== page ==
Sociodemographic and meteorological correlates of sudden infant death in Taiwan
- Ying-Hwa Su and Chi-Wen Chen contributed equally to the study.
Correspondence: Chi-Wen Chen, PhD, RN, Department of Nursing, College of Medicine, Fu-Jen Catholic University, No. 510, Chung-Cheng Road, Hsin-Chuan, Taipei 24205, Taiwan. Email: email@example.com
This study was designed, using three national datasets including the Taiwan Death Registry, Taiwan Birth Registry, and National Meteorological Dataset, to examine the sociodemographic, geographic and meteorological correlates of sudden infant death syndrome (SIDS).
One thousand, six hundred and seventy-one cases of SIDS occurring between 1994 and 2003, and 8355 matched controls were included in this nested case–control study.
Over the study period, the annual rate of SIDS declined only slightly, with an average annual rate of 57.9/105. Male infants (adjusted odds ratio [AOR], 1.19; 95% confidence interval [CI]: 1.06–1.33), preterm births (AOR, 1.69; 95%CI: 1.33–2.13), low birthweight (AOR, 2.87; 95%CI: 2.30–3.59), and birth order ≥3 (AOR, 1.62; 95%CI: 1.37–1.92) were the demographic risk factors for SIDS. Additionally, paternal age <25 years (AOR, 1.37; 95%CI: 1.09–1.71), urbanization (AOR, 1.46; 95%CI: 1.20–1.78), lower paternal education (elementary and less; AOR, 1.28; 95%CI: 1.01–1.64), and parental age difference >10 years (AOR, 1.72; 95%CI: 1.24–2.39) were also associated with increased risk of SIDS. It was also noted that daily average temperature ranging from 9.2°C to 14.2°C (AOR, 2.10; 95%CI: 1.67–2.64) was associated with the most increased risk, while temperature ≥26.4°C (AOR 0.60, 0.61) was significantly associated with the most reduced risk.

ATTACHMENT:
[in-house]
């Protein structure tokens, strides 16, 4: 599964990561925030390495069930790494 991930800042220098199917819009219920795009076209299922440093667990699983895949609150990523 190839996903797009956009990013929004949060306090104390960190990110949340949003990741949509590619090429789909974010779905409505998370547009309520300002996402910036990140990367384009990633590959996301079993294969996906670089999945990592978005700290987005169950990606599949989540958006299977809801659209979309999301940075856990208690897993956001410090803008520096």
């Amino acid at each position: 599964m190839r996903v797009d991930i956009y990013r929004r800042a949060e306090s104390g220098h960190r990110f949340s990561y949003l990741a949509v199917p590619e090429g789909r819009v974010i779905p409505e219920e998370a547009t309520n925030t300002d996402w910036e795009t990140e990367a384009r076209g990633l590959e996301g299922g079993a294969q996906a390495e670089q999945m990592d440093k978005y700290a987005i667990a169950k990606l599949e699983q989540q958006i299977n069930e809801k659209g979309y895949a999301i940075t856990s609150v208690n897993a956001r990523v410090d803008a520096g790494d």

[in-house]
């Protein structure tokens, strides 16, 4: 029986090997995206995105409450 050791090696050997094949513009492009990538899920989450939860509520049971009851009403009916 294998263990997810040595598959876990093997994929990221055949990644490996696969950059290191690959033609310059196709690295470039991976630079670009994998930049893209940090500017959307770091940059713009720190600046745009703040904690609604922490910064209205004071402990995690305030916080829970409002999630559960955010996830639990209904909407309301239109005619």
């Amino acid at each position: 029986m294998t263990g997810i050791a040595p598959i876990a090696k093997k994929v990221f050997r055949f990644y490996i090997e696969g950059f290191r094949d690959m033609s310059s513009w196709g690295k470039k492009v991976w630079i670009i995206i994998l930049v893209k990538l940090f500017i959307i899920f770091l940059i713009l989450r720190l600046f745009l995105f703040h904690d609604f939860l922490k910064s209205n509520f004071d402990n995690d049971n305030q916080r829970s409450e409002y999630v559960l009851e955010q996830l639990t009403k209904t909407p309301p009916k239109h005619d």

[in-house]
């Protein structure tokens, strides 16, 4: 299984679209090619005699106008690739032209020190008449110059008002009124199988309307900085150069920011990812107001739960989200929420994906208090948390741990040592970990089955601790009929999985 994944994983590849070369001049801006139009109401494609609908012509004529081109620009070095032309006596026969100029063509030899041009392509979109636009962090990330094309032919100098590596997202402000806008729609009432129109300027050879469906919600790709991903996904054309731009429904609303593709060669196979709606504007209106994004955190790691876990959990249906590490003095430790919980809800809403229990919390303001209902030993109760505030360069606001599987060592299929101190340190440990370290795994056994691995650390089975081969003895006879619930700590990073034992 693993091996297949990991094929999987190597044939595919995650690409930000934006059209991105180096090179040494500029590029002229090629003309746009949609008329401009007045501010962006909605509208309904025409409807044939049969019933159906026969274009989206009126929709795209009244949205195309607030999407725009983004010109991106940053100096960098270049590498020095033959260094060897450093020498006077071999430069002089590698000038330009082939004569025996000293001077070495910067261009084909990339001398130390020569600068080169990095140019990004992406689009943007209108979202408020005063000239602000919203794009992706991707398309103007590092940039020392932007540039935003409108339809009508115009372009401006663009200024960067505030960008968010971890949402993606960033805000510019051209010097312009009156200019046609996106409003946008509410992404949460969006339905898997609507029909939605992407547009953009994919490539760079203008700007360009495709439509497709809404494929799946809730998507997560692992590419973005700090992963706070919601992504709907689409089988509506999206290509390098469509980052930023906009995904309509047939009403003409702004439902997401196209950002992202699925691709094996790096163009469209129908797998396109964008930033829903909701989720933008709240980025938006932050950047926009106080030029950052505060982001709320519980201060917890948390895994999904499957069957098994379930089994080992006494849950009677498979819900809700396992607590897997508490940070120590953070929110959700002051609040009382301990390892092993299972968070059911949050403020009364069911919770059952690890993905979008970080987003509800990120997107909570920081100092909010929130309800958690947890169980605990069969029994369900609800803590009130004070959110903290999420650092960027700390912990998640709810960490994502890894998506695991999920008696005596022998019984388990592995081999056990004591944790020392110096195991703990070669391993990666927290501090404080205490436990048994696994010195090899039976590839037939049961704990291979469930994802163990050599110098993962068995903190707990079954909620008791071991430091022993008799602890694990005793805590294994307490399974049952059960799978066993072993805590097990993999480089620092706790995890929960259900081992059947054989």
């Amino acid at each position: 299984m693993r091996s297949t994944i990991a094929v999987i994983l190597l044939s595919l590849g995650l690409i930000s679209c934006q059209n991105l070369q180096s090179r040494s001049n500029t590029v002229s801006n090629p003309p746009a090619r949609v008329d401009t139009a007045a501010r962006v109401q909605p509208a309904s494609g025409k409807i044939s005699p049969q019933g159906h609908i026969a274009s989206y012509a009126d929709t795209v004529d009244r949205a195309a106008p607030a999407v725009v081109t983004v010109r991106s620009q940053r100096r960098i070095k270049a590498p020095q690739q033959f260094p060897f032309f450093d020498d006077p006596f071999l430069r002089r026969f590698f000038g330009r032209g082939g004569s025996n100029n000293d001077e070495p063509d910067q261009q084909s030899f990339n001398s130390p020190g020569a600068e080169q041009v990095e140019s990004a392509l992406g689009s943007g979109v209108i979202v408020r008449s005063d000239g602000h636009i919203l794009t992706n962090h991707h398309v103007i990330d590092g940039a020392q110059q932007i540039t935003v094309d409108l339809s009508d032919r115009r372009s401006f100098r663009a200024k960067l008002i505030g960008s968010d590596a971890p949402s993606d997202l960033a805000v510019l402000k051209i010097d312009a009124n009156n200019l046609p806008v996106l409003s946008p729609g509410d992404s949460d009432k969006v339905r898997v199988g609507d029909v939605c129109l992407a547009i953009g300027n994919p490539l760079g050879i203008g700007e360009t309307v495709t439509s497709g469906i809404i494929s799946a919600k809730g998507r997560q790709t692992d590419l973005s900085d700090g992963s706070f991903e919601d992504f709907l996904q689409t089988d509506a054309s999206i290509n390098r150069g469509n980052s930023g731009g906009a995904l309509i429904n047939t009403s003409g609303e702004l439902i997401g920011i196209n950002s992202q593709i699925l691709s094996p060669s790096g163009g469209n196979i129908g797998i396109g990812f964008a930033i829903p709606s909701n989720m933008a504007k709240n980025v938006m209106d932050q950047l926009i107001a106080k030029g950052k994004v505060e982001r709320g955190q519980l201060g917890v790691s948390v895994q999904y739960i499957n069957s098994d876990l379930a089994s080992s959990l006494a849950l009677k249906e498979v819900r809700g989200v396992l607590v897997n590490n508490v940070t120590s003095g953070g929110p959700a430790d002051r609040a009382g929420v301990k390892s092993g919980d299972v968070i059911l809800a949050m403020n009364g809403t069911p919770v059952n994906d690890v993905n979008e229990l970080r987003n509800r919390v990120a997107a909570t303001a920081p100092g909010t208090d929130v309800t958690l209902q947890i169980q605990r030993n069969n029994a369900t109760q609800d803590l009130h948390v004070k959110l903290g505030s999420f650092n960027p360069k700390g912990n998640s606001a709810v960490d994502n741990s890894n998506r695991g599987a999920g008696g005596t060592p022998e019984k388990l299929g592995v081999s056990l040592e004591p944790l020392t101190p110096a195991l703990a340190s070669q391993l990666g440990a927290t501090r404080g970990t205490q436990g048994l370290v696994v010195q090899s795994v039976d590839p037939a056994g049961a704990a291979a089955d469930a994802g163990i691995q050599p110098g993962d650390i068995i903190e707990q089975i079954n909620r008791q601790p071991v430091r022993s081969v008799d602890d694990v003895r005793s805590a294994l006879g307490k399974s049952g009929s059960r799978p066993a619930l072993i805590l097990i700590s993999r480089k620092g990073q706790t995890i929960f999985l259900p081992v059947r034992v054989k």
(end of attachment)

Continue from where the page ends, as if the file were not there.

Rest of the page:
Sociodemographic, geographic and meteorological data can be used to identify families in greater need of early guidance and to promote various prevention measures to avoid the occurrence of SIDS.